Andjelkovic, M., Vandevijvere, S., Van Klaveren, J., Van Oyen, H., & Van Loco, J. (2012). Exposure to domoic acid through shellfish consumption in Belgium. Environment international, 49, 115-119.

New digestive symbiosis in the hydrothermal vent amphipoda Ventiella sulfuris

New digestive symbiosis in the hydrothermal vent amphipoda Ventiella sulfuris

Ventiella sulfuris is the most abundant amphipod species inhabiting the Eastern Pacific Rise vent field, and is commonly found near population of the Pompeii worm (Alvinella pompejana)

Usually, species living on/near hydrothermal vents survive due to their symbiotic relationships, commonly with chemoautotrophic bacteria. These symbionts often aid their hosts by supplying them with nutrition, which they themselves obtain through sulphur or methane energy sources. For this reason the authors collected specimens of V. sulfuris with the objective of understanding and documenting the bacterial symbiosis occurring in the species (if it did occur), and to hypothesise how this amphipod gains nutrition.

Gut contents of V. sulfuris contained bacterial traces (empty walls or sheaths) and non-degraded Alvinella pompejana cuticle, suggesting that these amphipods feed on A. pompejana and/or their respective symbionts. A previously hypothesis suggested that V. sulfuris grazed directly on the epibiotic bacteria, found on the external surface of the Pompeii worm. This theory is supported by gut condense as they discovered no inner tissue from the worm, only surface tissue; alongside an abundance bacterial traces.

Light (LM) and electron microscopy (SEM and TEM) revealed the outer body, surface, gills and appendages of the host are free from micro-organisms; however the digestive system (the midgut and the hind gut) contains two major microbial communities which were observed in all organisms examined.

In amphipods the midgut and digestive gland are the major organs involved in digestion and absorption of nutrients. In this species electron microscopy revealed the posterior section of the midgut harboured a community of Gram-negative, single-cell, long rod-shaped bacteria. Some of these bacteria were in contact with the endodermal cell membrane, and high magnification revealed numerous membrane vesicles and debris between the bacterium. This is an unusual location, as this is a highly absorptive part of the digestive tract. Additionally, there was an absence of bacteria in the digestive gland.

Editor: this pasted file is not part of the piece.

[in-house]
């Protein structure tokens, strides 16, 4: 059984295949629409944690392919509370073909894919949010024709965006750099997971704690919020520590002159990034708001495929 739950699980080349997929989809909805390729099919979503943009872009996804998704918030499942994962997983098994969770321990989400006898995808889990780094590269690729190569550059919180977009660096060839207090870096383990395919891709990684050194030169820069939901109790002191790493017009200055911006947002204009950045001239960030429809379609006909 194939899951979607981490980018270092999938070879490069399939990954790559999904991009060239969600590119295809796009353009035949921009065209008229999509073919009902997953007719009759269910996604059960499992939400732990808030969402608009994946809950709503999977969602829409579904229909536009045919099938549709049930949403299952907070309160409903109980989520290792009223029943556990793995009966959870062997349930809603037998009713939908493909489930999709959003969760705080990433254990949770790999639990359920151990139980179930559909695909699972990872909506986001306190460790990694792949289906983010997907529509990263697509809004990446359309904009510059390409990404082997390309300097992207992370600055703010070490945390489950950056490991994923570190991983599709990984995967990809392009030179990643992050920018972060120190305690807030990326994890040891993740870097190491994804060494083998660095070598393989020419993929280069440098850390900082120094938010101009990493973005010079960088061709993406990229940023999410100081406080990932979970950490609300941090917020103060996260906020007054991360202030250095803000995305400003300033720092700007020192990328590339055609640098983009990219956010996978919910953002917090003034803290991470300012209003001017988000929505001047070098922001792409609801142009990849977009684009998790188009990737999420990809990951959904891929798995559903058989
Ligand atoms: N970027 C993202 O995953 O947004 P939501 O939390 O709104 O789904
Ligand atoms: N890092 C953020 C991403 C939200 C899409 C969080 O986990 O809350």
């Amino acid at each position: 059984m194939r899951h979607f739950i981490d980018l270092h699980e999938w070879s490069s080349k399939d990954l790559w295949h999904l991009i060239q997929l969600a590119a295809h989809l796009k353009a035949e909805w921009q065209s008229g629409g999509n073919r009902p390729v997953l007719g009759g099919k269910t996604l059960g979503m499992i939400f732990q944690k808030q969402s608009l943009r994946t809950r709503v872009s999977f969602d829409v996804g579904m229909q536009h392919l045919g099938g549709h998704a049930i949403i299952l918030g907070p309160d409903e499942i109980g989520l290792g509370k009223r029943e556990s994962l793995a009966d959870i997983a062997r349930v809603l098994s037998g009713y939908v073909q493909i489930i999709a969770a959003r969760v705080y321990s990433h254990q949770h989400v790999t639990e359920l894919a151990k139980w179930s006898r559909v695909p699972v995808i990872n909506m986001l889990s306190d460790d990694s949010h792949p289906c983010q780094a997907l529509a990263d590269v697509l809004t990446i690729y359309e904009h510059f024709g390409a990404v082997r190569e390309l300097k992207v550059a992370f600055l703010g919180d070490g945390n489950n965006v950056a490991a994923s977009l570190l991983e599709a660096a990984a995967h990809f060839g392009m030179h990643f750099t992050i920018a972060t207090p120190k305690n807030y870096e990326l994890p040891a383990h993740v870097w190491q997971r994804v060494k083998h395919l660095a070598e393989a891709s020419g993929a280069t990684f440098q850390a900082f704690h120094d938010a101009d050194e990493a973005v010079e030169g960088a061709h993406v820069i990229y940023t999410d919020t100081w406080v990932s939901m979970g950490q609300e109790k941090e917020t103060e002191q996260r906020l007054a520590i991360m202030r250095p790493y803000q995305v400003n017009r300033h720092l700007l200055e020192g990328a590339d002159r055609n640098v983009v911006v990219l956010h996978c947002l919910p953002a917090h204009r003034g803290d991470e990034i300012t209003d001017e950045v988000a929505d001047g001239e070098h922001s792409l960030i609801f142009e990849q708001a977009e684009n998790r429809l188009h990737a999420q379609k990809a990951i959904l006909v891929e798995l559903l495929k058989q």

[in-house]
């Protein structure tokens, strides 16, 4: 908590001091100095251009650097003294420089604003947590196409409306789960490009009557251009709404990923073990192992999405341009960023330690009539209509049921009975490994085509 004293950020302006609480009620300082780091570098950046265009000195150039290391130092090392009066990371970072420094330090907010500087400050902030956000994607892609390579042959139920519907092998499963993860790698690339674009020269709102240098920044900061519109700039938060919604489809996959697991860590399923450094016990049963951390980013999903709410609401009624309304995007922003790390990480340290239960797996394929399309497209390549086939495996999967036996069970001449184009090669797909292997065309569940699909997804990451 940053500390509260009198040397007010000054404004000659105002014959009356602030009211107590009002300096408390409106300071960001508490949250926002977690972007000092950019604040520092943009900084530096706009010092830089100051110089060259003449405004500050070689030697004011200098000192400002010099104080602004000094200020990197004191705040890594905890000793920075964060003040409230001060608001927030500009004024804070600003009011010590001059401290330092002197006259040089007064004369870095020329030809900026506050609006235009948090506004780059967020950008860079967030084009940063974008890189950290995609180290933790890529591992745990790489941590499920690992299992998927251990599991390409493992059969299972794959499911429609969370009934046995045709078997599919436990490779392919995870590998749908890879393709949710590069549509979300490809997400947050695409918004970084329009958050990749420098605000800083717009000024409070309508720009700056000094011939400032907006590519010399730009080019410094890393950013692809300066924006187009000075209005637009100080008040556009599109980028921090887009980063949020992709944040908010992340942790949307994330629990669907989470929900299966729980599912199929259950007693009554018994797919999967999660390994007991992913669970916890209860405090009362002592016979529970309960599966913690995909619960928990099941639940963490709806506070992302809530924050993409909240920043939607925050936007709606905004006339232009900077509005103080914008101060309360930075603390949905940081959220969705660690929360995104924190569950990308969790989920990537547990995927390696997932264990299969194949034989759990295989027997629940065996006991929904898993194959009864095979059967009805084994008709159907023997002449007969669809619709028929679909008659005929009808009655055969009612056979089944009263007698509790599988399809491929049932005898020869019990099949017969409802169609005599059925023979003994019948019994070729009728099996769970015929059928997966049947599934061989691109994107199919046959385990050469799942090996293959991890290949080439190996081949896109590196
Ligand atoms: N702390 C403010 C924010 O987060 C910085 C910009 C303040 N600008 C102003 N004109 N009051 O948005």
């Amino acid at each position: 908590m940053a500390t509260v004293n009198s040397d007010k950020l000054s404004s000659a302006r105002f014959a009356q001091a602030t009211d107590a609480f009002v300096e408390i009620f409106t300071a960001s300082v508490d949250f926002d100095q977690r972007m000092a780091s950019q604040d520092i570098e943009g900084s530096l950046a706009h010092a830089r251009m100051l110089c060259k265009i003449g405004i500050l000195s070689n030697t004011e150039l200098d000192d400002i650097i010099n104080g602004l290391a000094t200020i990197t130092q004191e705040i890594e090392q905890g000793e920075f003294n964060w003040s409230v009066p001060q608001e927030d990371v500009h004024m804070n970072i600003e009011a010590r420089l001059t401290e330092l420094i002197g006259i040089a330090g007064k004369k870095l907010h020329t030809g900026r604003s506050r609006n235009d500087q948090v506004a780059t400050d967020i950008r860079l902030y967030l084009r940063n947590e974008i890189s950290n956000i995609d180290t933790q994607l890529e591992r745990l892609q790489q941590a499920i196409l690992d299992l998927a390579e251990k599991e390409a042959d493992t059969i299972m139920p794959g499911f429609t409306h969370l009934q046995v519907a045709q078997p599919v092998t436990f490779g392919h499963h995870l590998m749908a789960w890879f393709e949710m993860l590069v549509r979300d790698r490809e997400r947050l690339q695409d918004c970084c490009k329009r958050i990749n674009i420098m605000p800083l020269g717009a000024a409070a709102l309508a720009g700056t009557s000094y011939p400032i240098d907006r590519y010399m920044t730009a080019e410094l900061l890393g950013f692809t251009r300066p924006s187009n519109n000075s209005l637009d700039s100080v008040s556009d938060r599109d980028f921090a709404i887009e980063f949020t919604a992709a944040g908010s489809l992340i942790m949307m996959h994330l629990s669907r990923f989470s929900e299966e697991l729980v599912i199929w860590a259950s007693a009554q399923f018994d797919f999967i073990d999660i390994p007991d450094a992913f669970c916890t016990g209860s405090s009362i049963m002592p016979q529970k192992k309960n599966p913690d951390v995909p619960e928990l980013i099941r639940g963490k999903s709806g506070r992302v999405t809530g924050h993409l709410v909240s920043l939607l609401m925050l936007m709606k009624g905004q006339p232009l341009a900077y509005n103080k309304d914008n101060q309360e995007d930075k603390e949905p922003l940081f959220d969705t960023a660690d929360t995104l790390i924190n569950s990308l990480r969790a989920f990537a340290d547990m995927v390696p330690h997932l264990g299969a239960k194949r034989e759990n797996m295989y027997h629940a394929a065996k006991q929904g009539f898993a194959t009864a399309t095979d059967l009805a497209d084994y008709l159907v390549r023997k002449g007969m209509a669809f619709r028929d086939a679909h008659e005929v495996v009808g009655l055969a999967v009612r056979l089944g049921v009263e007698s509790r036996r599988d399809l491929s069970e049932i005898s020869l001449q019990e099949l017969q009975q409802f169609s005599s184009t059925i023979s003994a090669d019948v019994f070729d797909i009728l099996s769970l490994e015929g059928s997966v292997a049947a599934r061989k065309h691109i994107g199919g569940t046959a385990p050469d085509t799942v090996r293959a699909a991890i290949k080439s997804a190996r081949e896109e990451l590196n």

In the hindgut, the authors observed that some cells exhibited numerous mitochondria that seemed larger than those found in other regions of the digestive system. Electron microscopy revealed densely packed epimural rod-shaped bacteria that (at high magnification) exhibited two morphotypes (electron-lucent short rods, and electron-dense thin-long rods). Both forms were tightly attached to the cuticle or citicular spines, and formed thick mats embedded in a dense organic matter.

16S rRNA gene diversity of all bacterial communities found in host were molecularly analysed to revealed 12 phylogenetic groups; the two most common of which included the Epsilonproteobacteria and the Firmicutes. Interestingly, many of the ID’ed bacterium were closely related to mammalian gut microflora. However some phyla, such as Epsilonproteobacteria are commonly associated with deep sea and/or hydrothermal vent symbiosis.

Sequencing analyses of 16S rRNA genes revealed that the bacteria found in the digestive system of V. sulfuris belong to six phyla: Epsilonproteobacteria, Firmicutes and Cytophaga– Flavobacter–Bacteroides, Gammaproteobacteria, Betaproteobacteria and Alphaproteobacteria. Most of these sequences are close to symbiotic bacteria of hydrothermal vent organisms, and bacteria involved in digestive symbiosis.

Due to a low sample size and an unsuitable fixation of specimens, bacterial DNA was partly degraded and therefore FISH (a technique that could have successfully correlated bacteria phylogenetic affiliation to their location) the authors were unable to specifically ID the two bacterial groups that were discovered in the gut. They did speculate that the midgut community was probably Epsilonproteobacteria, and the foregut phyla were likely to be Alphaproteobacteria, Firmicutes and/or CFB.